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There are several factors that influence the magnitude of lateral pressure of fresh concrete on formwork sides. For instance, concrete weight, rate of placement, vibration, the temperature at the time of pouring, chemistry, and slump. Formwork designers need to take these factors into considerations during the design process. The freshly placed concrete behaves temporarily like a fluid, producing a liquid pressure that acts laterally on vertical formed surfaces.

The designer may need to set certain concrete placement conditions in order to limit the detrimental influence of some factors such as setting a certain rate of concrete placement. Rapid vertical placement can result in a full liquid pressure for the entire depth. However, when the rate of placement is slow, concrete at the bottom of the form begins to stiffen. Consequently, the lateral pressure is reduced to less than full liquid pressure by the time concrete placement is completed in the upper parts of the form

1. Weight of Concrete

The unit weight of concrete directly influences the lateral pressure of fresh concrete imposed vertically on the formwork surface. The lateral pressure is equal to the concrete’s unit weight times the depth or fluid or plastic concrete.

However, if the concrete slump is 175mm or less, then maximum lateral pressure is equal to the temperature of concrete during placement times rate of placement times unit weight coefficient which can be obtained from ACI 347-04.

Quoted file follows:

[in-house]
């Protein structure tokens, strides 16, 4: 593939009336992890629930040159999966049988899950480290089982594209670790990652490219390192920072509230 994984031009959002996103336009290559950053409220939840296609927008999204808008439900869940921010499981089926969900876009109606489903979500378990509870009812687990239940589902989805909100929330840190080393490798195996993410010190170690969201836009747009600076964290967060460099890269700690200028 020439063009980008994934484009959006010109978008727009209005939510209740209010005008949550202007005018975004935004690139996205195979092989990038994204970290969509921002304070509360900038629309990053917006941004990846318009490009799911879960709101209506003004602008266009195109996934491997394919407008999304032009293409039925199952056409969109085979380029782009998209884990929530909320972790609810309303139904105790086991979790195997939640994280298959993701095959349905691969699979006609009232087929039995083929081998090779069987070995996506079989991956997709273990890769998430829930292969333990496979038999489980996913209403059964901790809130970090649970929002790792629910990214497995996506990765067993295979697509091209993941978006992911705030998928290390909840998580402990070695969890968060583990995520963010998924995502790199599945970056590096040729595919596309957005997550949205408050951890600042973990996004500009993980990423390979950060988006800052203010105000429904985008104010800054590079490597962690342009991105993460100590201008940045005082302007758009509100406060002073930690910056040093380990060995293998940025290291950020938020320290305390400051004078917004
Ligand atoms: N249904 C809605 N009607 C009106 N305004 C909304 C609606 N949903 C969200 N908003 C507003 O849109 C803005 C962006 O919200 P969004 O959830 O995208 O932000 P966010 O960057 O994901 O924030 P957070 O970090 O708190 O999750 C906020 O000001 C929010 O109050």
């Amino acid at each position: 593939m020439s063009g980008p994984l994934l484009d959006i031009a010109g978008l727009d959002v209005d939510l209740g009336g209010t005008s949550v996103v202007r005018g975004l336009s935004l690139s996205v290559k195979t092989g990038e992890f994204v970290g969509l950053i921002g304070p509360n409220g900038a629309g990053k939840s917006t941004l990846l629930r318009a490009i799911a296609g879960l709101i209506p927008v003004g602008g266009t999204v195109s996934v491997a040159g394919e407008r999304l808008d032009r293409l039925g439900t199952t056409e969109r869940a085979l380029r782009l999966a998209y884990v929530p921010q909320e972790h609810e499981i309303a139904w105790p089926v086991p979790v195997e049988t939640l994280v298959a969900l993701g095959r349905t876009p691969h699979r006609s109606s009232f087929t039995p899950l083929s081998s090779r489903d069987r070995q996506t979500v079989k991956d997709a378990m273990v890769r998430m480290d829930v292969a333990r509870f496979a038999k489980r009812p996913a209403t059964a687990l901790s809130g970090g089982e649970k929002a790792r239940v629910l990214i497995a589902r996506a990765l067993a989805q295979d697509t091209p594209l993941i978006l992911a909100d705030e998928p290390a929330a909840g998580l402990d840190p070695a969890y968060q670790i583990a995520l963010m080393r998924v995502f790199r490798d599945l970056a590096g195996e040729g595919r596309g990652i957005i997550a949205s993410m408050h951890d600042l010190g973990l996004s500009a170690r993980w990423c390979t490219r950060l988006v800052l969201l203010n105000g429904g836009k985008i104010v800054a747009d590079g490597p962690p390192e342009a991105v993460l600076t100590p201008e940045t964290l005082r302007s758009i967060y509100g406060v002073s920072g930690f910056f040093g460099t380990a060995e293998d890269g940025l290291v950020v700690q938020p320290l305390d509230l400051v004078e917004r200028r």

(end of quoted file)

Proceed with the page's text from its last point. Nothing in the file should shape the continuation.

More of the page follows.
2. Rate of Placement

Initially, the rate of concrete placement affects lateral pressure, but this influence decreases as concrete stiffens and/or consolidated. This because stiffening and consolidation make concrete to support itself. Maximum lateral pressure is proportional to the rate of placement up to a limit equal to the full liquid pressure. The rate of placement is the average rate of rise of the concrete in the form.

Pumping permits rapid placement of concrete but can increase lateral pressure when forms are filled to full height before any stiffening of the concrete takes place
Fig. 1: Pumping Permits Rapid Placement of Concrete But Increase Lateral Pressure When Forms Filled to Full Height Before Stiffening of Concrete Occur

3. Vibration

Internal vibration leads to an increase in lateral pressure temporarily by 10 to 20%. This is because it makes fresh concrete to behave like a liquid for the full depth of vibration.

Therefore, forms should be designed to withstand the greater pressure and depth of vibration must be controlled during concrete placement. Re-vibration and external vibration generate greater loads on forms compare with internal vibration.

Internal Vibration of Concrete
Fig. 2: Internal Vibration of Concrete

4. Concrete Temperature

The temperature of concrete during the placement affects the lateral pressure greatly because it is one of the factors that govern concrete setting time. When the temperature is low, a greater amount of concrete can be poured before fresh concrete at a lower portion of the form stiffens and support itself.

This leads to an increase in liquid head depth which results in higher lateral pressure. That is why cold weather needs to be taken into consideration while forms are designed.

5. Concrete Slump

Slump is a measure of concrete workability. The slump of ordinary concrete does not create much influence on lateral pressure. However, when self-consolidating is used in construction, the full liquid head should be used to evaluate lateral pressure of fresh concrete on forms.

6. Concrete Chemistry

Cement type, use of retarding admixtures, and use of fly ash or slag cement as a cement replacement can all have a significant effect on lateral pressure. ACI 347-04 provides chemistry coefficient to account for the influences of these components. For instance, the chemistry coefficient for type I, II, and III Cement without retarders is 1, whereas for type I, II, and III Cement with retarders is 1.2.

About Madeh Izat HamakareemVerified

Madeh is a Structural Engineer who works as Assistant Lecturer in Koya University. He is the author, editor and partner at theconstructor.org.